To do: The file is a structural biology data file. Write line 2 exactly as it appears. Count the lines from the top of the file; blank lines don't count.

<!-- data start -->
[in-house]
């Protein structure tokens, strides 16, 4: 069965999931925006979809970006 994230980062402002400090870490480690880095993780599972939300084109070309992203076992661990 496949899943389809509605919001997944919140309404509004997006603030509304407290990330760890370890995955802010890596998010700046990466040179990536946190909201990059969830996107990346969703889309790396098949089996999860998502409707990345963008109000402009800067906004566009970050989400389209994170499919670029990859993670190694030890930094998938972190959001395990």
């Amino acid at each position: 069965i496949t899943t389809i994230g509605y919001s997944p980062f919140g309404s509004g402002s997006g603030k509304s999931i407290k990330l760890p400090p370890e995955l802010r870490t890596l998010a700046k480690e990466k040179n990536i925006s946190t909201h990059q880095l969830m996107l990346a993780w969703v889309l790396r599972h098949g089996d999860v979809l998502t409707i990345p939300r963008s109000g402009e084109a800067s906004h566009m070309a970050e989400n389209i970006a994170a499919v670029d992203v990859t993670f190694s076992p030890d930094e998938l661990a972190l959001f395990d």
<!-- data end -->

């Protein structure tokens, strides 16, 4: 069965999931925006979809970006 994230980062402002400090870490480690880095993780599972939300084109070309992203076992661990 496949899943389809509605919001997944919140309404509004997006603030509304407290990330760890370890995955802010890596998010700046990466040179990536946190909201990059969830996107990346969703889309790396098949089996999860998502409707990345963008109000402009800067906004566009970050989400389209994170499919670029990859993670190694030890930094998938972190959001395990």